The longtime rift between the Museum of Contemporary Art’s board of trustees and the city of North Miami turned into a physical breakup Wednesday as the nonprofit that has overseen MOCA moved its employees out of the city-owned building and announced plans to establish a new arts organization.
The new Institute of Contemporary Art will open a temporary space in November at the Moore Building in Miami’s Design District, according to a statement from board co-chairs Irma Braman and Ray Ellen Yarkin.
“We’re very excited about it,” Braman said in a brief interview Wednesday afternoon. “It’s double the space we have now and it’ll be super … We’re looking forward to it.”
Still unclear: What artworks will go with the nonprofit board of trustees to the new site. MOCA’s roughly 600-piece collection — which includes pieces by Gabriel Orozco, Jose Bedia, Julian Schnabel and Anna Gaskel — remains in storage, the subject of ongoing negotiations between the board and city.
The two sides have been working toward a settlement since attending mediation sessions in mid-June, according to lawyers for both sides. City spokesman Pam Solomon released a statement late Wednesday criticizing the outgoing board’s announcement and emphasizing that North Miami is not affiliated with that group or its interim facility.
“As we continue to work on the final stages of the mediation process, it is unfortunate that the Board has released statements that add a sense of confusion to the matter,” Solomon’s statement said. “Statements made by the outgoing Board were not authorized through the mediation process, nor are they consistent with the intent and spirit of the continuing mediation.”
Questions remain about how the museum’s well-regarded permanent collection will be split and whether the “Museum of Contemporary Art” name can still be used by either institution.
But Babacar M’Bow, appointed by the city as the museum’s director in April, said the North Miami site will continue to be called MOCA. He will continue to lead that institution, while Alex Gartenfeld — named interim director by the trustees in 2013 — will move to the new space.
“Nothing changes, we’ve just agreed to part ways,” M’Bow said in an interview. The museum, at 770 NE 125th St., will retain five employees that are paid by the city: the director, assistant director, buildings manager, an administrative assistant and educational curator. There’s no budget to add more staff immediately, M’Bow said.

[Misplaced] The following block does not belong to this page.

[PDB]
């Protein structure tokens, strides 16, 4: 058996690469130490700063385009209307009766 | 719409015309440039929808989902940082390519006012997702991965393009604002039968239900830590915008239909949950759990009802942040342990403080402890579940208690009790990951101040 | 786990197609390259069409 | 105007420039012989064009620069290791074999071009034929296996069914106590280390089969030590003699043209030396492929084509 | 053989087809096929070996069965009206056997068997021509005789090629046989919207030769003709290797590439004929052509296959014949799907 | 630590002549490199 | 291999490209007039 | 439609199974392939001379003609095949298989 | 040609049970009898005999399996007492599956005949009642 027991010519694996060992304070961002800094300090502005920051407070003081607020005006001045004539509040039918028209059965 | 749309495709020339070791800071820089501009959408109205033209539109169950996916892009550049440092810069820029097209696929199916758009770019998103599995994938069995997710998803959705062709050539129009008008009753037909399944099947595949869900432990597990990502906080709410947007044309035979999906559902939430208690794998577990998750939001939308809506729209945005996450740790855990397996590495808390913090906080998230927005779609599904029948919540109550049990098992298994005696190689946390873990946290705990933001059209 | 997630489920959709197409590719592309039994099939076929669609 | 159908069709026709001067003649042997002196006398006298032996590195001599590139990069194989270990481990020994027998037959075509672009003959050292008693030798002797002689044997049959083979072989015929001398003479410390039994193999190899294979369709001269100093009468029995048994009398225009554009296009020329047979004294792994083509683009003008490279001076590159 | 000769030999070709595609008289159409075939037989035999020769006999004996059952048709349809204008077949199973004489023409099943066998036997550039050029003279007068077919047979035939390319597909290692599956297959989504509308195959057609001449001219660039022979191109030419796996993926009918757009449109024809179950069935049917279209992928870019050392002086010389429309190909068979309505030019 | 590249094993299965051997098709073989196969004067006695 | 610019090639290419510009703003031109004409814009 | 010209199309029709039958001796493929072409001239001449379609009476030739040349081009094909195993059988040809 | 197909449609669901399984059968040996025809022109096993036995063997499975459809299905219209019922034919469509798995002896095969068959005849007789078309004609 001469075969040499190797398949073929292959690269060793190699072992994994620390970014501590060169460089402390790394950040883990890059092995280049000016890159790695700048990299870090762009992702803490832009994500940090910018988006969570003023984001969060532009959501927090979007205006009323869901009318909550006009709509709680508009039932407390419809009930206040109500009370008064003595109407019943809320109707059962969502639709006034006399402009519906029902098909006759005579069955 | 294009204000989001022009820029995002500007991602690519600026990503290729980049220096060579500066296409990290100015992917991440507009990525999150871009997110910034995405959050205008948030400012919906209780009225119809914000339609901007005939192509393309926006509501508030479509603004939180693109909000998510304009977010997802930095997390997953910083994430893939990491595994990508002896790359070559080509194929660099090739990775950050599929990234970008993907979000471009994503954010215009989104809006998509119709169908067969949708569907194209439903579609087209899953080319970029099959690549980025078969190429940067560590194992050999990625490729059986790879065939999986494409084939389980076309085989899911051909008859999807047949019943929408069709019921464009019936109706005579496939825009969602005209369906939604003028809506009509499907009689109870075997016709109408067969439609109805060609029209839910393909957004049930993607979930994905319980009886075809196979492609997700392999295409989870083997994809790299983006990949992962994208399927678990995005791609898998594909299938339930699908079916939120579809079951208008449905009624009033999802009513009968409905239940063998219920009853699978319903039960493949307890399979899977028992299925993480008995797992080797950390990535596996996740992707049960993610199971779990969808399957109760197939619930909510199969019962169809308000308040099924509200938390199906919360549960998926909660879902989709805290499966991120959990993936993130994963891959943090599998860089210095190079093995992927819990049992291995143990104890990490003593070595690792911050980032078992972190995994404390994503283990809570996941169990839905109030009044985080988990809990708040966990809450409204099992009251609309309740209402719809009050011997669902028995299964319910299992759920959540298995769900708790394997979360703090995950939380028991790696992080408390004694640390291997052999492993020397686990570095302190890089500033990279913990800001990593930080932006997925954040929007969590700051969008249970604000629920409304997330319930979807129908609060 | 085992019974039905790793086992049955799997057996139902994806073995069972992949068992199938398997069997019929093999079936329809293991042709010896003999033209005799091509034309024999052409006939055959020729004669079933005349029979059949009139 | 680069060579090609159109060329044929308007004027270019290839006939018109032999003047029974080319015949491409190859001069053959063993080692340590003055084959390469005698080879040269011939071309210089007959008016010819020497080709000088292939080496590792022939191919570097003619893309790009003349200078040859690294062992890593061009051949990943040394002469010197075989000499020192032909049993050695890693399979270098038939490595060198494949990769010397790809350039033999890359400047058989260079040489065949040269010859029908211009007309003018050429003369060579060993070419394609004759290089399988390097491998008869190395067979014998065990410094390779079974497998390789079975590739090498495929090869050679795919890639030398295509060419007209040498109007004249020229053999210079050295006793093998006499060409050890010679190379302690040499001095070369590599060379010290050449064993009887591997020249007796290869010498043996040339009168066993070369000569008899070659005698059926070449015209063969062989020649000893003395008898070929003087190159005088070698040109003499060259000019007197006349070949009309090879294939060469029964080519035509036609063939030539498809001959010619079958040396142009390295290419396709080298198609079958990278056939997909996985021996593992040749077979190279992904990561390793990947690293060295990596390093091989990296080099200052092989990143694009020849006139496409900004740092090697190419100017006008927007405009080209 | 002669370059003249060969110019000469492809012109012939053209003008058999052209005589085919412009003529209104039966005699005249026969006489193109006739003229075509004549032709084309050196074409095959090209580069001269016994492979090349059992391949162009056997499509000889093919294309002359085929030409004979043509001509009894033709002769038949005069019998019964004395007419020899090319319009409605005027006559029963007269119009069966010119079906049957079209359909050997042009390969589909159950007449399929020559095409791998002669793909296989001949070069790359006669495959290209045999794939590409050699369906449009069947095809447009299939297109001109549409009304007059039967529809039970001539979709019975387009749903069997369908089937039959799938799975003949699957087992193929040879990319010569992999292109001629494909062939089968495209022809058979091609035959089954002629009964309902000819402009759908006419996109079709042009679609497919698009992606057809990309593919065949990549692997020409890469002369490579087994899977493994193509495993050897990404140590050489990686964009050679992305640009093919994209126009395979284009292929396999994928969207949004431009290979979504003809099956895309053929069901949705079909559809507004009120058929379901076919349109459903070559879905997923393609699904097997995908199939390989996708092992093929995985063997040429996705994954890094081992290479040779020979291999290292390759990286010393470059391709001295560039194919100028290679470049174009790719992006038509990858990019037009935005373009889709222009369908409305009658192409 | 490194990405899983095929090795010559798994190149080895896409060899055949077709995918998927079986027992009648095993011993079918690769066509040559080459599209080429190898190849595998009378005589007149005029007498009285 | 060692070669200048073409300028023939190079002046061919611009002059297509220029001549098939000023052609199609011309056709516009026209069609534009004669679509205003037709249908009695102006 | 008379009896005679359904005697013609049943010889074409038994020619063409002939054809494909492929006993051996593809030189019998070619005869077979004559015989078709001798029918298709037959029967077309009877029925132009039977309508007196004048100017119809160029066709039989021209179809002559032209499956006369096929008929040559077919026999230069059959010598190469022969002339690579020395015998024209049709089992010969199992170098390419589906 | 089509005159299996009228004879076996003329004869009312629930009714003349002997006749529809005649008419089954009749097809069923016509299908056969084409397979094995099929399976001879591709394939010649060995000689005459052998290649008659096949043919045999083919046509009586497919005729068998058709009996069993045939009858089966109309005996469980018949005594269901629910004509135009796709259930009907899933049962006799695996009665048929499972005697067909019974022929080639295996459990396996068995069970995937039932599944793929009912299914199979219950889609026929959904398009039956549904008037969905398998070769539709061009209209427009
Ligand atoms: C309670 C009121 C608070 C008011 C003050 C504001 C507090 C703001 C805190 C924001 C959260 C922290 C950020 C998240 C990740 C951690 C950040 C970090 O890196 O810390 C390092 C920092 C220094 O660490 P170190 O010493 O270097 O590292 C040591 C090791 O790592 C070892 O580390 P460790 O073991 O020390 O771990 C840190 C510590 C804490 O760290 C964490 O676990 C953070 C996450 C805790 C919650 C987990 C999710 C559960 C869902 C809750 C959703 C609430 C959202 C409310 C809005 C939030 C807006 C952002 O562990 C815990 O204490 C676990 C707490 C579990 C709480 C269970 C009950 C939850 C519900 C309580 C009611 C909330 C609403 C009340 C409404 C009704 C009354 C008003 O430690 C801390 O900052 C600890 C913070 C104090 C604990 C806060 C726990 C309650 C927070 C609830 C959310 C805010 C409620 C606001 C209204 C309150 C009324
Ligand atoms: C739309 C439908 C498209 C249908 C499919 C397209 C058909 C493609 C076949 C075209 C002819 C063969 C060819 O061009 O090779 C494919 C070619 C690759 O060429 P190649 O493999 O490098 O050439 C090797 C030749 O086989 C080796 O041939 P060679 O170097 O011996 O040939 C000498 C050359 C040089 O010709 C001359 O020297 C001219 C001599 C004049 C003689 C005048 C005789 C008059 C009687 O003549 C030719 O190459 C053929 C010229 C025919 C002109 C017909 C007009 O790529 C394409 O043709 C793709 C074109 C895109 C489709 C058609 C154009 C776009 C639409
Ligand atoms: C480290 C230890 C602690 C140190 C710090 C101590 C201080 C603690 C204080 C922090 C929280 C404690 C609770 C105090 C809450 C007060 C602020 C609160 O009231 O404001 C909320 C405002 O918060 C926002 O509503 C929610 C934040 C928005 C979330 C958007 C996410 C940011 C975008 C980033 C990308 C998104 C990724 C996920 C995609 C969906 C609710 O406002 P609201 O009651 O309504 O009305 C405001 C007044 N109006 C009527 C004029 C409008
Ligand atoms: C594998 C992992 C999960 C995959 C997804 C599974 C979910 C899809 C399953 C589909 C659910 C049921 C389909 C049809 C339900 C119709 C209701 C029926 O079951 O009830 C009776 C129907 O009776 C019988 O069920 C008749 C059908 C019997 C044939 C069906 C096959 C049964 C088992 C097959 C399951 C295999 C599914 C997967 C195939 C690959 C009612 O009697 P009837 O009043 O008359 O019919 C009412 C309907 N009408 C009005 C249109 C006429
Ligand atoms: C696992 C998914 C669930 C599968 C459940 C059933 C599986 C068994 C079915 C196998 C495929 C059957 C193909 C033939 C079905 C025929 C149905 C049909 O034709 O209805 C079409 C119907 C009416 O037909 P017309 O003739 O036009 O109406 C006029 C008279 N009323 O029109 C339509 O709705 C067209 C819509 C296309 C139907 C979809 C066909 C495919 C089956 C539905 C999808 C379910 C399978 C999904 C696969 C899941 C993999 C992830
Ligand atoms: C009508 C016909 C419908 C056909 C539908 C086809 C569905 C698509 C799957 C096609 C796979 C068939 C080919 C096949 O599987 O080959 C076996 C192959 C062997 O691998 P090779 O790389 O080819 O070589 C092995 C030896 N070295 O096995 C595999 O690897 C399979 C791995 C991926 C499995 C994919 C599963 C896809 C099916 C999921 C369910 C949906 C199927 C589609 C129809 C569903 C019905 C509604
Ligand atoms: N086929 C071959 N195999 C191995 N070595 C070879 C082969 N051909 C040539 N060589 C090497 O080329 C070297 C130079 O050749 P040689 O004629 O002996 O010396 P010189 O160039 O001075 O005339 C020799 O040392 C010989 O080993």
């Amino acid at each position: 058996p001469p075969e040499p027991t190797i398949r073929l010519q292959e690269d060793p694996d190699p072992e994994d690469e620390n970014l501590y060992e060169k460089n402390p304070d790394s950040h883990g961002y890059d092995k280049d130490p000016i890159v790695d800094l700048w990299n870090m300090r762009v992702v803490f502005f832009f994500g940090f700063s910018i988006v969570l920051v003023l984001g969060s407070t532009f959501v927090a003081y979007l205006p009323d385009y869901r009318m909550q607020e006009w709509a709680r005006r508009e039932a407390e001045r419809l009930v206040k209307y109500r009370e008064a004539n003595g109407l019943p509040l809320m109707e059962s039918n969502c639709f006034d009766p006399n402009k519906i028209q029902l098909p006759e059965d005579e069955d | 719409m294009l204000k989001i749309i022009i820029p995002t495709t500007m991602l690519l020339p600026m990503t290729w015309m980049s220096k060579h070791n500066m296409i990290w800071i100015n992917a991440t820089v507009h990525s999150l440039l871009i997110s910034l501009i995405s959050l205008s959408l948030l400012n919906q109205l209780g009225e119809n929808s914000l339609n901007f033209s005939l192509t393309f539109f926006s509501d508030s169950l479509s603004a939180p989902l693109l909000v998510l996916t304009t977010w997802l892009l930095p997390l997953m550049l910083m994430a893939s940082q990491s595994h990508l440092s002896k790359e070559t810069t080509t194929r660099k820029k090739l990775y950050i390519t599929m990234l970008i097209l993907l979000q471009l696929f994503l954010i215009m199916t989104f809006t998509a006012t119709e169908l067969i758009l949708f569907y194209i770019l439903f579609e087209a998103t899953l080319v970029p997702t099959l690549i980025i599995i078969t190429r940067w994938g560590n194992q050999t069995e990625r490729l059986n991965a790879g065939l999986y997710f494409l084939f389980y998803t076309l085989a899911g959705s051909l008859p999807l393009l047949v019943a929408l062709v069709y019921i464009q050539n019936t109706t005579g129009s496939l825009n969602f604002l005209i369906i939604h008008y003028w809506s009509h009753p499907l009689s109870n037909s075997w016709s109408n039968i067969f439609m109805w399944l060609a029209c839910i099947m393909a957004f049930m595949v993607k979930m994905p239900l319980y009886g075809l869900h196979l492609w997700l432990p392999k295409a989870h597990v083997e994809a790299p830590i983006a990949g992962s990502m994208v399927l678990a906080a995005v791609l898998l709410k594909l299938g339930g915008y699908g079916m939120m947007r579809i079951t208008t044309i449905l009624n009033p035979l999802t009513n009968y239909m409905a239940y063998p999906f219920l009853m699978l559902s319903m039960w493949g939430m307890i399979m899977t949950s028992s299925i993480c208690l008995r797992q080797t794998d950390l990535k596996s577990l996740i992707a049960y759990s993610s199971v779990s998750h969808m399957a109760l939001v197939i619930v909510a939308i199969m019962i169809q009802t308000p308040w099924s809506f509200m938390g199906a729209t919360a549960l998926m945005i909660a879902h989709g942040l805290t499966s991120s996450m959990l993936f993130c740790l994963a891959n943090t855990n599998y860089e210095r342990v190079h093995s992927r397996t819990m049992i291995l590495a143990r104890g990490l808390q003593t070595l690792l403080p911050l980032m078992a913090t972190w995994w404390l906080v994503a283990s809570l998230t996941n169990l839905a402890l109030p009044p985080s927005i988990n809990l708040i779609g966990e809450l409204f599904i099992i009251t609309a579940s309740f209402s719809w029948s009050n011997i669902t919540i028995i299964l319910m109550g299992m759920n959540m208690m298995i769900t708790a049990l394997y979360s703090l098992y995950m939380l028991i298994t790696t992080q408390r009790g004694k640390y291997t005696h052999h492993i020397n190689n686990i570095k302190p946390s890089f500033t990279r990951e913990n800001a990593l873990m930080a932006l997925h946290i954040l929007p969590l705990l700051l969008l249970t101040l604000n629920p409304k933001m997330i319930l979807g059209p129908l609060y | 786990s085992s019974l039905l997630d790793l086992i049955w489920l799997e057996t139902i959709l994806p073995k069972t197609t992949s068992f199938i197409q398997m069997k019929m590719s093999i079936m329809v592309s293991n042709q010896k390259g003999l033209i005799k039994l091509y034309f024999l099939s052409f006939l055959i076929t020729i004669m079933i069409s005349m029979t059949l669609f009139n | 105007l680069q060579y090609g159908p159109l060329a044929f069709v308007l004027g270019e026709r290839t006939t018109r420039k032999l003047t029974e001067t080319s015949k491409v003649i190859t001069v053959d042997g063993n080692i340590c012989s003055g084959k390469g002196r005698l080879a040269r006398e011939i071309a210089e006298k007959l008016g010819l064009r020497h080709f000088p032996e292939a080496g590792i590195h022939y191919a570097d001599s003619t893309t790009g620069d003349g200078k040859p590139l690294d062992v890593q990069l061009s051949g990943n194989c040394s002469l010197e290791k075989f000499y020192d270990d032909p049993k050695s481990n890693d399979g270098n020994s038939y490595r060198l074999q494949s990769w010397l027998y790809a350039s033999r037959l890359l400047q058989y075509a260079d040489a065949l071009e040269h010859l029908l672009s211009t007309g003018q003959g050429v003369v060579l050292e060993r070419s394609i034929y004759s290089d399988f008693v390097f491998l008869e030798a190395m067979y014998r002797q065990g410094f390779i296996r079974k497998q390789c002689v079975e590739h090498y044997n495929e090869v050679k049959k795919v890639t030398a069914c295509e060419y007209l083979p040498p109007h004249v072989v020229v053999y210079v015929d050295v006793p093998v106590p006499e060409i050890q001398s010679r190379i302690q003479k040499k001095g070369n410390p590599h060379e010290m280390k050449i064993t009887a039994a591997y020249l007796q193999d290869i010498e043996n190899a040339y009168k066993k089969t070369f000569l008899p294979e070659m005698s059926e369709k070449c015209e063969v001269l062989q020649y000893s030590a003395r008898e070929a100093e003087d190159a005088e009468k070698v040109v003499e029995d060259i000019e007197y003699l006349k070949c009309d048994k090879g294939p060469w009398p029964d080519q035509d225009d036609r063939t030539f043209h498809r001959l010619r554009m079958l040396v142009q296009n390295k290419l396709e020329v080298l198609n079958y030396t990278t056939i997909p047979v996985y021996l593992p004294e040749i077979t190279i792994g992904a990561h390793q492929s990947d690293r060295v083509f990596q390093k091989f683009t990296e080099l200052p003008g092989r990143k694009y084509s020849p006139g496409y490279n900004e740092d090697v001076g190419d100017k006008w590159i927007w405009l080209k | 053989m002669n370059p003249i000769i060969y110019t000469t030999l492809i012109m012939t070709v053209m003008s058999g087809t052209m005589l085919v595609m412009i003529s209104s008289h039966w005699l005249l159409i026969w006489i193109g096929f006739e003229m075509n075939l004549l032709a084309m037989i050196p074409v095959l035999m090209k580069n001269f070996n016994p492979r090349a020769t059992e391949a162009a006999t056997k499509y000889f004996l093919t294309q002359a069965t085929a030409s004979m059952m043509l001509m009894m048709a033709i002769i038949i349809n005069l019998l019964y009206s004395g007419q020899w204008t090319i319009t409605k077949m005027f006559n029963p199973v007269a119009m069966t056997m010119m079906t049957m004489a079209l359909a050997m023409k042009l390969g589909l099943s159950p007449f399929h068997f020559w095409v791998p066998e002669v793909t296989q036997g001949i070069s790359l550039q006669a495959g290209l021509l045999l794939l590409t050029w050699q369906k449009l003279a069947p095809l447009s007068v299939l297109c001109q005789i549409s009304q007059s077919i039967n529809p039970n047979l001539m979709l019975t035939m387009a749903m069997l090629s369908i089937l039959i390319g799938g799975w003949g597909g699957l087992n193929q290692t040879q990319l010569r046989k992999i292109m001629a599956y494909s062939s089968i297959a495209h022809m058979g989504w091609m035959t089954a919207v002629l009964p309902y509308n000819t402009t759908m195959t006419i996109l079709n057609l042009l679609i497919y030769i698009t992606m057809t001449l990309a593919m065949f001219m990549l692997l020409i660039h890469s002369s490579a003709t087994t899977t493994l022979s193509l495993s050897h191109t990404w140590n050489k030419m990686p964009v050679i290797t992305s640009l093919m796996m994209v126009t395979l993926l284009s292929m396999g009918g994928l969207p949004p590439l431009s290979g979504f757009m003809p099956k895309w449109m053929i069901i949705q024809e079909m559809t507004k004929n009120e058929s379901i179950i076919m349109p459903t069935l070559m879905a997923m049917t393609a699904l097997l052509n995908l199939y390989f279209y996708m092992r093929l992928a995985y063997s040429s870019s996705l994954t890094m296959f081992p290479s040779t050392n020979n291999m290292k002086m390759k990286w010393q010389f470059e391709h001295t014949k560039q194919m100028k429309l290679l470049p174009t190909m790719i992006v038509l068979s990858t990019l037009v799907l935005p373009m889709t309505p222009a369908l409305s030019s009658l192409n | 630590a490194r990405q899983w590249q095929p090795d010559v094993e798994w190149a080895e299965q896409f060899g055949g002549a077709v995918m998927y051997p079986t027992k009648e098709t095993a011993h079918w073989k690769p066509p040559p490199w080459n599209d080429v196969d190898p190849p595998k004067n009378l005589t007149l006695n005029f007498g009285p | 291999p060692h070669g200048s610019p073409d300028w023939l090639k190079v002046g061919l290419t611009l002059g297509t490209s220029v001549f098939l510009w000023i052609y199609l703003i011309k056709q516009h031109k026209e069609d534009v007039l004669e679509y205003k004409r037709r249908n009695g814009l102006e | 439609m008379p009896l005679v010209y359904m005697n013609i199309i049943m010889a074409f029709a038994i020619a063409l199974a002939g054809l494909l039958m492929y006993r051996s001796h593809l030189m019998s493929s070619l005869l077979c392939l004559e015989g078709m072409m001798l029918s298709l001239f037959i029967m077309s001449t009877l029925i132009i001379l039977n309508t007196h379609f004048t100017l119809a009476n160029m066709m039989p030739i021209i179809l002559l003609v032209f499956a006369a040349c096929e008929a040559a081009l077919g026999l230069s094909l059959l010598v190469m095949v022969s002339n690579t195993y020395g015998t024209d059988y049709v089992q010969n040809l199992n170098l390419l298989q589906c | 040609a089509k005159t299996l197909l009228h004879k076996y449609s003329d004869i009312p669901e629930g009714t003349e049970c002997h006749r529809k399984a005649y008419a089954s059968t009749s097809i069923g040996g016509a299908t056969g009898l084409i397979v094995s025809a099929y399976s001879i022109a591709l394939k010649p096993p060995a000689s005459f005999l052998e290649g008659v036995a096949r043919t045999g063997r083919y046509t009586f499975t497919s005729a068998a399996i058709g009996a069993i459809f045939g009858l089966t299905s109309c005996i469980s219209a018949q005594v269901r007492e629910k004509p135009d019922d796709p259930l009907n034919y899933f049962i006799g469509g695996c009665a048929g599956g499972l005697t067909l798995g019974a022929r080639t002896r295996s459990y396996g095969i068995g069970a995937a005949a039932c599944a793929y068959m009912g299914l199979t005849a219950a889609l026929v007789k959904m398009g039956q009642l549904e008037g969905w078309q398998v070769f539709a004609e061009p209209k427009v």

M’Bow said he plans to bring in a new board in September. That same month will see the opening of “Third Space: Inventing the Possible,” an exhibit planned by M’Bow featuring local Latin American artists. The museum is currently closed for reinstallation.
Four exhibits are planned between September and June, M’Bow said, but dates are not yet set and details about them have not been released. He plans to showcase contemporary work by international artists, but said he also wants to find a way to highlight more locals.
“I am reopening this museum focusing on local artists that have received international acclaim but have not been showcased in Miami,” he said.
While the dual-director situation that has existed at MOCA for the past few months has led to awkwardness and confusion, M’Bow said he was saddened by the split. “I consider this slightly as my inability to convince the board to stay,” he said. Still, he said, “leadership is all about challenge. I look to the future with a very, very enthusiastic mindset.”
In April, MOCA’s board of trustees filed a breach of contract lawsuit against the city, claiming its municipal landlord was failing to properly maintain the facility, provide adequate security or even pay the interim director.